The Franck Provost difference

By Sarah Stowe | 12 Apr 2017 View comments

Starting as an apprentice hairdresser in Paris, Franck Provost is now cutting it as a franchisor with a network of more than 600 salons in 30 countries. Inside Franchise Business: Franck Provost talks franchising, strategy and success.

Eight years after launching in Australia with a salon in Sydney, French hairdressing brand Franck Provost has 15 outlets in the city – the biggest representation of the brand in a single city outside Paris – and another nine around the country.

The man himself hit the town in spring 2016, bringing with him a small entourage and plenty of relaxed French style.

“I really like the vibe here. For we French, it’s like a dream country,” he says through Australian master franchisor Jean-Francois Carre, acting as translator. “I’ve been here only three days and feel that the people are relaxed and very different from Paris or New York. I like the pace. I feel I could live here. It’s very aligned with the values of the brand. It is a good fit.

“There is still plenty to do because it’s a big country, and we’re very excited.”

In its eight years, Franck Provost Australia has launched 24 salons. “We don’t want to rush. We want franchisees who will be true to the brand philosophy,” says Carre.

“Parisienne glamour” is at the heart of the brand, with a focus on colouring. Provost loves that blonde is a popular shade in Australia.

Built on basics

With the digital age dramatically changing the hairdressing scene, it is now much easier to see the latest look: an image from Paris is instantly available in Australia. But for an image-conscious business, its success is built on good basics.

“It’s always a long-term project to build strong foundations for the brand and values. The concept and location are important, but most important in our profession at the end of the day is education and training,” says Provost.

“What makes us different is that we are about tailormade and customised. We have fewer challenges in logistics but more challenges in HR,” he says. “This brand has a man behind it, genuine expertise and a close relationship with the team.”

It is a family business, with daughter Olivia heading up communication and son Fabien as official artistic director.

Provost’s Australian visit is geared to franchisees, whereas in France he has more of a superstar presence. And despite decades in the industry, he is still passionate about the people involved and their personal journeys.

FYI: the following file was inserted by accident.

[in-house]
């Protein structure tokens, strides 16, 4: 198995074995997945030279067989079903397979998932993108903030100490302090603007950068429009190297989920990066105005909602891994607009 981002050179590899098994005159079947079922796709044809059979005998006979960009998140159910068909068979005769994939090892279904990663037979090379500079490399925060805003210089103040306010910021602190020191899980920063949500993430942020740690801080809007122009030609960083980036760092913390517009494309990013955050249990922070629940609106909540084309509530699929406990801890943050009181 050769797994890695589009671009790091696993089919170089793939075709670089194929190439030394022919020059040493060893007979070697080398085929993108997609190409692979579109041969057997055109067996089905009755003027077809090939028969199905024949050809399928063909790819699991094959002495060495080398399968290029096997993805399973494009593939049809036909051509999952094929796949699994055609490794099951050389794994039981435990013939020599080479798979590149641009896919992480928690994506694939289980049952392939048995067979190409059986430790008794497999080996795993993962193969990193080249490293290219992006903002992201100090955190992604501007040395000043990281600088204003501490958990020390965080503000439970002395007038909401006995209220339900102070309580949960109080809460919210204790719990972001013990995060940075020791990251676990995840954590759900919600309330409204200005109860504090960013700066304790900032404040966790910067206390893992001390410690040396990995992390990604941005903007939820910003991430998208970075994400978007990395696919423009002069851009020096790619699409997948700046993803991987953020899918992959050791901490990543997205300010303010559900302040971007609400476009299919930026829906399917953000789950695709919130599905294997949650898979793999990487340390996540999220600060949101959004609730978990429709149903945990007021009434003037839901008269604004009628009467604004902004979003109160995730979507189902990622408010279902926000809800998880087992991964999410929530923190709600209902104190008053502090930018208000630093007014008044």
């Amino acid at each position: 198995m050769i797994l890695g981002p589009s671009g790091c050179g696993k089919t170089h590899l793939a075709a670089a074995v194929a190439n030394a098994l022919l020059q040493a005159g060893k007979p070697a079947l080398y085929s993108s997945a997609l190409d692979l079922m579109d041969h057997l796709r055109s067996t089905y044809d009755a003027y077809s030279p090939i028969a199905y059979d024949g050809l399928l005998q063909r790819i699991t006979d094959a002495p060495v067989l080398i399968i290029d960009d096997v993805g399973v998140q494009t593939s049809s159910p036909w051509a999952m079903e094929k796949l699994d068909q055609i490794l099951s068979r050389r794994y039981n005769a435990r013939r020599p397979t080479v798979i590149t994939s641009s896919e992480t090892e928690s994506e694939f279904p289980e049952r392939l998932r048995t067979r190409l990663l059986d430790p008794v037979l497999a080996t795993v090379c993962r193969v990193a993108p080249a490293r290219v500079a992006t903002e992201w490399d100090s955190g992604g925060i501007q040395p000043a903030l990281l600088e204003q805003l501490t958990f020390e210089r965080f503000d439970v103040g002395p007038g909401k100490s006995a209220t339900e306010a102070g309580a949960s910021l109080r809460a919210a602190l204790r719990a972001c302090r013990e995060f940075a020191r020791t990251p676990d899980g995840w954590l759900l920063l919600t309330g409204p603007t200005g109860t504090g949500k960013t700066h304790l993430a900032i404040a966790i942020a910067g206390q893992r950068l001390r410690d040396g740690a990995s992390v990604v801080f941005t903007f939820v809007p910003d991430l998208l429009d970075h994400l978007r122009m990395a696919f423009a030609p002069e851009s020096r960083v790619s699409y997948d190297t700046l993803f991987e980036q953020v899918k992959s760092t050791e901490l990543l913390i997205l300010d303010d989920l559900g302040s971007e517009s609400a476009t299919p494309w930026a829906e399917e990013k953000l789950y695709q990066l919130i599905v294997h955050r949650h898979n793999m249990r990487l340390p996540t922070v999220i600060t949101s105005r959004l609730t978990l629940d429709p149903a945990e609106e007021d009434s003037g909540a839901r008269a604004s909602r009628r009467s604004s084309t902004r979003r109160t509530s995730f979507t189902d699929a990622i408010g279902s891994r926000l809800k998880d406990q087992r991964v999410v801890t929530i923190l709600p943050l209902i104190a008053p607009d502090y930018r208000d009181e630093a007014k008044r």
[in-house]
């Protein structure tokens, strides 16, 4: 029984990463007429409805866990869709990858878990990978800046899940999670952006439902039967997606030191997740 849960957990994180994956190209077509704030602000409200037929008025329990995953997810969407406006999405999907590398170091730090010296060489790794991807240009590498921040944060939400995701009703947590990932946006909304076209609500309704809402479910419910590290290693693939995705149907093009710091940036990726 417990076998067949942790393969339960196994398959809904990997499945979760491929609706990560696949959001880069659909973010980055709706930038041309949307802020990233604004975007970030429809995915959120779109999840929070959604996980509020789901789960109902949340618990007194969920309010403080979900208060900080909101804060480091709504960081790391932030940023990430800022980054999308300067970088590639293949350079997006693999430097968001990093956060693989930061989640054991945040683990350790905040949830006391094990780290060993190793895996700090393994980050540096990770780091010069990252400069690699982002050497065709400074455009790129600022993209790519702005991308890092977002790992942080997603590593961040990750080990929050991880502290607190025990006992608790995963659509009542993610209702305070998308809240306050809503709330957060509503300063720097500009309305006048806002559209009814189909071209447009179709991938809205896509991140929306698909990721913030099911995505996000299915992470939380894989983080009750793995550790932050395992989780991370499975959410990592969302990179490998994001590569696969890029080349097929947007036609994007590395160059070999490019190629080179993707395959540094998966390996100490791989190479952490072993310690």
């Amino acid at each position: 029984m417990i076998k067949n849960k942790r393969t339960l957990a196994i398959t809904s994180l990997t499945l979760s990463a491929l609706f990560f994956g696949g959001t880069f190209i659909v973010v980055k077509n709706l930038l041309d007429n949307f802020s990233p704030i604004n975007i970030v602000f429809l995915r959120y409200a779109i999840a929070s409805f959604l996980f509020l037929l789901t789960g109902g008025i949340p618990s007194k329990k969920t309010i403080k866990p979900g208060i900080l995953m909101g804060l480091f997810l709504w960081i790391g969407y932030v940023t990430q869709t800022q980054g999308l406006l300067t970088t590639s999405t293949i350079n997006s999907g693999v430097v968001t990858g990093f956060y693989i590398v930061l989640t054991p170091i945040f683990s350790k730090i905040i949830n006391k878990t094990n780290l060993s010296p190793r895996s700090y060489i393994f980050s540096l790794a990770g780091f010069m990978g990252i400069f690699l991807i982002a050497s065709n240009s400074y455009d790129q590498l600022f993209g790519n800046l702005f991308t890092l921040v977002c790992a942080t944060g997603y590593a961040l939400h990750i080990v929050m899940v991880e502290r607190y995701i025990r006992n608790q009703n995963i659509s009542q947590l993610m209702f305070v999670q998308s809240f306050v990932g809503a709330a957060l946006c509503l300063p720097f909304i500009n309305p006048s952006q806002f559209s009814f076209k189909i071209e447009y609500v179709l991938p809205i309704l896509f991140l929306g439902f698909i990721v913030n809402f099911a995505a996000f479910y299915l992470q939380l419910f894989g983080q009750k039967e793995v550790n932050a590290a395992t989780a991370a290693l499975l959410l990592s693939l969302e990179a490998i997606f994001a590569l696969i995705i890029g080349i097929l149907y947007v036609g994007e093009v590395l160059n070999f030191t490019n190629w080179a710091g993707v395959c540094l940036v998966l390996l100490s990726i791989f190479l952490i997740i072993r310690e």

Every segment

Gilles Bonnier is director of the international department of Provalliance and leads the portfolio of 12 product brands.

“We were the first company in Europe to have 3000 salons stocking Provalliance products worldwide, with 1700 in France. We target every segment of the population, there are brands for every level,” he says.

As well as being in 30 countries, the Provalliance business has 20,000 people in its network globally, with half of the 1000 corporate stores used to trial and test concepts. The company policy is to maintain about a quarter to a third of its salons as company-owned. “For the new franchisee, it shows that the franchisor has invested in the business model, and still owns stores.”

Provost has a tendency to become involved in detail, says Carre – right down to the cost of chairs. “The position of our brand – accessible, discreet, luxurious – is about quality and selling the Parisian dream. We’re accessible in our approach. We want customers to have a nice experience, and look and feel beautiful.”

“We try to do our job in the best possible way, always improving the wellbeing and experience of franchisees, introducing new techniques and products,” says Provost. “We always have to anticipate, because retail changes faster than ever before. You need to be always on the alert, but not too early, just on time.

“First of all, I’m a hairdresser. That is important because I understand hairdressers and consumers. I have the eye of a hairdresser. You need to like people. It’s very important to listen, listen to the entire network and partners, stay curious and care about everyone’s wellbeing.”

One step at a time

Asked about the source of his commercial acumen, Provost says he does not know. “It’s important to remain modest. I started as an apprentice and just moved one step at a time.”

He says that spotting the right opportunity and recognising good partners makes a significant difference to the success of a business. “The best way to have strong foundations is training and vision. It is collaboration and control.”

Provost says his focus is firmly on long-term success and ensuring franchisees are happy. “For success you need a good team and training. You need passion. Franchisees need commitment and attention to detail.

“This profession is extraordinary. Everyone needs a hairdresser. There is something special between a hairdresser and the client that doesn’t exist elsewhere. You get to meet everyone and people you never dreamed you would meet.

“I started by chance, but I would do it all again. It’s a very scaleable business – you can be happy with one salon and team, or have bigger dreams. It can be fulfilling. Franchising is a fantastic opportunity, but you still need to have the passion.

“In life, to receive, first you need to give. The opposite never works.”